Geographic Origins

The Republic of Zimbabwe is a land-locked country in southern Africa. It is bordered by Botswana and Namibia to the west, Zambia to the north, Mozambique to the east and South Africa to the south.

History of Immigration and Settlement

African and Asian Zimbabweans were not permitted to resettle in Australia until after 1973 when the 1901 Immigration Restriction Act, better known as the White Australia Policy, was abolished.

Most Zimbabwean South Australians settled in the state after 1978. Most are the descendants of English, European and South African migrants who settled in what was then Southern Rhodesia at the turn of the century.

Community Activities

A number of Zimbabwean South Australians are involved in the African Community Organisation of South Australia. For further information on community activities and organisations consult the African entry.


According to the 1986 census there were 283 Zimbabwean-born South Australians.

The 1991 census recorded that 369 South Australians were born in Zimbabwe. 260 people said that their mothers were born in Zimbabwe, and 235 that their fathers were.

According to the 1996 census there were 358 Zimbabwean-born South Australians, this represents 4.0 per cent of the national total of 8,947.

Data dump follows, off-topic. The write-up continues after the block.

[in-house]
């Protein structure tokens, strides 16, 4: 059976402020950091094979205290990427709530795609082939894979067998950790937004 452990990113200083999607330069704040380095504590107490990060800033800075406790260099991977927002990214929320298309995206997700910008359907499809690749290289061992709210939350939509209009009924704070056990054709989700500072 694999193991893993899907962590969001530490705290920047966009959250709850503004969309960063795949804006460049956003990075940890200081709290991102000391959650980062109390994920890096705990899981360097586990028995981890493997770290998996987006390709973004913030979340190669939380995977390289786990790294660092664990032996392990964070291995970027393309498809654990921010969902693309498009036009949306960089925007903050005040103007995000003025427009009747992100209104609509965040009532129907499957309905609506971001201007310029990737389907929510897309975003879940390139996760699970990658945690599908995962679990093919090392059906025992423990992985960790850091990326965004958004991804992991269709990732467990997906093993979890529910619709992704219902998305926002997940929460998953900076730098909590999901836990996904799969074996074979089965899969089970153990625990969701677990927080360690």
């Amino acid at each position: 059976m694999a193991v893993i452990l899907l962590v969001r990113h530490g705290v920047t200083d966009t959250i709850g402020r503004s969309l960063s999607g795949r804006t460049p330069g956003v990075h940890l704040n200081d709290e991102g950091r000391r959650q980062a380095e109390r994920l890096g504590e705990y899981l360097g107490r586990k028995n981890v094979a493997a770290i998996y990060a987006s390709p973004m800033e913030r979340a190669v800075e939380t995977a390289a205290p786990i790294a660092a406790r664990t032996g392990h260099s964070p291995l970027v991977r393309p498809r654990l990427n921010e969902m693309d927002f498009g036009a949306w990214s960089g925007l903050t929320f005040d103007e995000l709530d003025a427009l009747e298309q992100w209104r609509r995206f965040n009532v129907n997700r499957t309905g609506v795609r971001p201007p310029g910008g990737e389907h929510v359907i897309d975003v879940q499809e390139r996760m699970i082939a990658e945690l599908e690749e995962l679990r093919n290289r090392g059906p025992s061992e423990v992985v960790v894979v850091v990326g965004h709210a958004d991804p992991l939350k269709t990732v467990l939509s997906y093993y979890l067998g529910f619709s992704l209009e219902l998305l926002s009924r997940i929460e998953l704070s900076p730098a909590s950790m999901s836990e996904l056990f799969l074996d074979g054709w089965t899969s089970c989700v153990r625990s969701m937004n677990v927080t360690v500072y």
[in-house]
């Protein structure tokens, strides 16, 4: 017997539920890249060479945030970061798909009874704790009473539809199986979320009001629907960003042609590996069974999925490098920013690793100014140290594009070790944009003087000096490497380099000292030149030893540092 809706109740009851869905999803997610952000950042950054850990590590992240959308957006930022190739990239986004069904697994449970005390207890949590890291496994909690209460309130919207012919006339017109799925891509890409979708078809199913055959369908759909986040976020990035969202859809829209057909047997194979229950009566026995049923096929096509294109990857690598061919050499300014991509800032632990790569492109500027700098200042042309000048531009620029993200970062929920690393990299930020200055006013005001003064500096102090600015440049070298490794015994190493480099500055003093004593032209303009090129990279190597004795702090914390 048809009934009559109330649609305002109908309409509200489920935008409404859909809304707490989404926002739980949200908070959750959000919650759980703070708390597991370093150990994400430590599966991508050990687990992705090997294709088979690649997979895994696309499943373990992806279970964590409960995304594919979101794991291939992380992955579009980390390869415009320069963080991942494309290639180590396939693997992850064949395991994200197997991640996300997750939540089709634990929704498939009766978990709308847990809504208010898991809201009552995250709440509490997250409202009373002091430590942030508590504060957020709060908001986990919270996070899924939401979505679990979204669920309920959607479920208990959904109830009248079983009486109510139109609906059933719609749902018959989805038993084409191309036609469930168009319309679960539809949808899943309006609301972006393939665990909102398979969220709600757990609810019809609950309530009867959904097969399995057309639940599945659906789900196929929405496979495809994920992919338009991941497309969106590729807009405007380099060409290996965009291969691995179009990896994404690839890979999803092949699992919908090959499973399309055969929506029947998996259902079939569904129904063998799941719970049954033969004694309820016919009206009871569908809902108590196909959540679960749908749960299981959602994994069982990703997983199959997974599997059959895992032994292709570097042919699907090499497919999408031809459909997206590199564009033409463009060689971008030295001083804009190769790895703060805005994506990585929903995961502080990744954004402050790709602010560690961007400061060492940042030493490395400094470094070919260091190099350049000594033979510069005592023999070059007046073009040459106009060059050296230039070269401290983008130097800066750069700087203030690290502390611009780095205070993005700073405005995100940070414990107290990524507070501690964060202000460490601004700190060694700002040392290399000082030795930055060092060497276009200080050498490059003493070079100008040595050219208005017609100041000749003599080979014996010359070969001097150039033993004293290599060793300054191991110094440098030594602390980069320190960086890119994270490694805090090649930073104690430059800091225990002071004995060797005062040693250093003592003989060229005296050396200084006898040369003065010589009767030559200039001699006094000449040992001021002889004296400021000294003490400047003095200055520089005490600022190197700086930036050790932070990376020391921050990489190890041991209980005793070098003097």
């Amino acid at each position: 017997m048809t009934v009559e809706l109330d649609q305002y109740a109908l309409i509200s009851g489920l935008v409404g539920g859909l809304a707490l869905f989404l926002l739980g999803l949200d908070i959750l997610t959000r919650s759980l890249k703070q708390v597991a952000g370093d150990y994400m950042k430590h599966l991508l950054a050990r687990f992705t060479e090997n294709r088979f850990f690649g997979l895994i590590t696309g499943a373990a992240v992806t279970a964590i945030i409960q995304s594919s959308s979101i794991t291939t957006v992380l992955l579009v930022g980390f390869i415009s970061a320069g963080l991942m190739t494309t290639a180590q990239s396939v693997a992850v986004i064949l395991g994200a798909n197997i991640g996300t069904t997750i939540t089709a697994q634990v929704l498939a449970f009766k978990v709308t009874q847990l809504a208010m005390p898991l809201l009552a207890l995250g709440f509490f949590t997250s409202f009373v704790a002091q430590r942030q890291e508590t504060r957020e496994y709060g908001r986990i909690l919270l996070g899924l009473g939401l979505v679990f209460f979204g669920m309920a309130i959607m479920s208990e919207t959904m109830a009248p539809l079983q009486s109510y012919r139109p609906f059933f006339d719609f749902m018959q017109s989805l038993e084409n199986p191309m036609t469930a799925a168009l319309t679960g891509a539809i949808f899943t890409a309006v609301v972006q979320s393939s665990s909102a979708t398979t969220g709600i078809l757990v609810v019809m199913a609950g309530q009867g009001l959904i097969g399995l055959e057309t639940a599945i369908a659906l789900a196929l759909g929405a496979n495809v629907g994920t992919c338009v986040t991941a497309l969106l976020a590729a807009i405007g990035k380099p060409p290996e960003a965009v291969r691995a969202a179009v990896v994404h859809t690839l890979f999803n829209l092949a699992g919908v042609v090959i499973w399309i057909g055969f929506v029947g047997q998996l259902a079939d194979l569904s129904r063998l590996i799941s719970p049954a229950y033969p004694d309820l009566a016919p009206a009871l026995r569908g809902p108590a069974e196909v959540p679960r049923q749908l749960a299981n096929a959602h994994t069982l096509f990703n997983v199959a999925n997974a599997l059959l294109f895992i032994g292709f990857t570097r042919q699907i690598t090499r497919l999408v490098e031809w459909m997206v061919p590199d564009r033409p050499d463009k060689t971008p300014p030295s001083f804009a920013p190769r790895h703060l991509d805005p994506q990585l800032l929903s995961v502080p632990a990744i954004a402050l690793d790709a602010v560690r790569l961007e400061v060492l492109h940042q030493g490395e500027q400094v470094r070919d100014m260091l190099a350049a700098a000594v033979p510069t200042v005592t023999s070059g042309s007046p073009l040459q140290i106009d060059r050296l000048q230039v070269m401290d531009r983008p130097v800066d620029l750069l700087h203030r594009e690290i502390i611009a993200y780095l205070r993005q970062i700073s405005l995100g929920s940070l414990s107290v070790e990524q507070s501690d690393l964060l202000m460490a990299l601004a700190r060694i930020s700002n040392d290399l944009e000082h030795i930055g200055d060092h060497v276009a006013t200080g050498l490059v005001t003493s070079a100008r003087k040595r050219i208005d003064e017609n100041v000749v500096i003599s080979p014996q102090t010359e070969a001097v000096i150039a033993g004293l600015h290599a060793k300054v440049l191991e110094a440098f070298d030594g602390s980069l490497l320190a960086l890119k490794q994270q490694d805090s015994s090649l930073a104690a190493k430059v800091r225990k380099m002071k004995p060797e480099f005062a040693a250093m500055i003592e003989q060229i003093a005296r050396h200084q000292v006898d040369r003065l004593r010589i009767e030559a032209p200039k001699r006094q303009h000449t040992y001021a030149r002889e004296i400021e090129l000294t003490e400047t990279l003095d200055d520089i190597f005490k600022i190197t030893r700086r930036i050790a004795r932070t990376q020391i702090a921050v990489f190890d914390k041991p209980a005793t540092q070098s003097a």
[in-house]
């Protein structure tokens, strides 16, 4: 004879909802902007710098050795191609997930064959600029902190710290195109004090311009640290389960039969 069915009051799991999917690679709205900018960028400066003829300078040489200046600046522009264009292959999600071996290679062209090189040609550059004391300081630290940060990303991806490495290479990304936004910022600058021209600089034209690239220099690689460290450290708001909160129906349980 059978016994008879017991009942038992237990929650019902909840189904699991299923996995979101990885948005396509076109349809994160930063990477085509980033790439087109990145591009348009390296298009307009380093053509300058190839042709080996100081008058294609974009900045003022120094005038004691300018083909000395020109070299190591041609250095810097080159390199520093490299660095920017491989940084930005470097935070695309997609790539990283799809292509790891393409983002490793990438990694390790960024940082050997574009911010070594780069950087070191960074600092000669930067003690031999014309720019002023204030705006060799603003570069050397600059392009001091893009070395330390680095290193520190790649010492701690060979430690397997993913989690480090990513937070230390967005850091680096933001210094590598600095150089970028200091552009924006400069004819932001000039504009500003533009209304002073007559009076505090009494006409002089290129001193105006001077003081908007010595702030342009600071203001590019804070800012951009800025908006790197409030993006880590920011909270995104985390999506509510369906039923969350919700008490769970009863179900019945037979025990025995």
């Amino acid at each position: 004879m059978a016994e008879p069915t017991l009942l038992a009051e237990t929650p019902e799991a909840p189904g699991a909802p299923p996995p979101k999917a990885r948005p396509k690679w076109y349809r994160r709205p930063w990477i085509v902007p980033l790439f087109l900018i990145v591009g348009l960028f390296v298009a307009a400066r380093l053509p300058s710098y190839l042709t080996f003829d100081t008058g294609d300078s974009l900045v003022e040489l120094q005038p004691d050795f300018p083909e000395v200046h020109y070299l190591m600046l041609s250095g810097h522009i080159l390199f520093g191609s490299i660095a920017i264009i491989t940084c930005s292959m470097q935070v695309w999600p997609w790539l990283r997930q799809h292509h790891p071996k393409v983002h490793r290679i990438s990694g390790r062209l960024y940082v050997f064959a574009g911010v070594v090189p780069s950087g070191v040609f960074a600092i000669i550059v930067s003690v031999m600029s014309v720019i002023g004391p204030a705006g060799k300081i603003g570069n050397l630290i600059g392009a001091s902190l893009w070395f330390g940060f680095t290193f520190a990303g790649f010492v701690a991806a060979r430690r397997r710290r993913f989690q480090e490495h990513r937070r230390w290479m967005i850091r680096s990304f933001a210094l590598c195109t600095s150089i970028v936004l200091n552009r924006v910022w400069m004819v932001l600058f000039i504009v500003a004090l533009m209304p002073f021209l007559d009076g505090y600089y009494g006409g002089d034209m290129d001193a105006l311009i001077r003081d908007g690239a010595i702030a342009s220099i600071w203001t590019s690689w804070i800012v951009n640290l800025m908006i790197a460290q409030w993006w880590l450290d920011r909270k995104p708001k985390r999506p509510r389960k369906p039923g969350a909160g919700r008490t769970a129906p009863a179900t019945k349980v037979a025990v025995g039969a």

The 2001 census recorded 451 Zimbabwean-born South Australians, while 93 people said that they were of Zimbabwean descent and 37 said that they were of Shona descent.

The 2006 census recorded 926 Zimbabwean-born South Australians, while 337 people said that they were of Zimbabwean descent.

The 2011 census recorded 1,239 Zimbabwean-born South Australians, while 504 people said that they were of Zimbabwean descent.

The 2016 census recorded 1,486 Zimbabwean-born South Australians, while 749 people said that they were of Zimbabwean descent.

By Migration Museum

This article is part of the From Many Places project documenting the diverse cultural groups in South Australia. It is a project started by the Migration Museum in 1992 and continued in partnership today. 

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Courtesy of/Photographer:Bit Scribbly Design

Migration Museum

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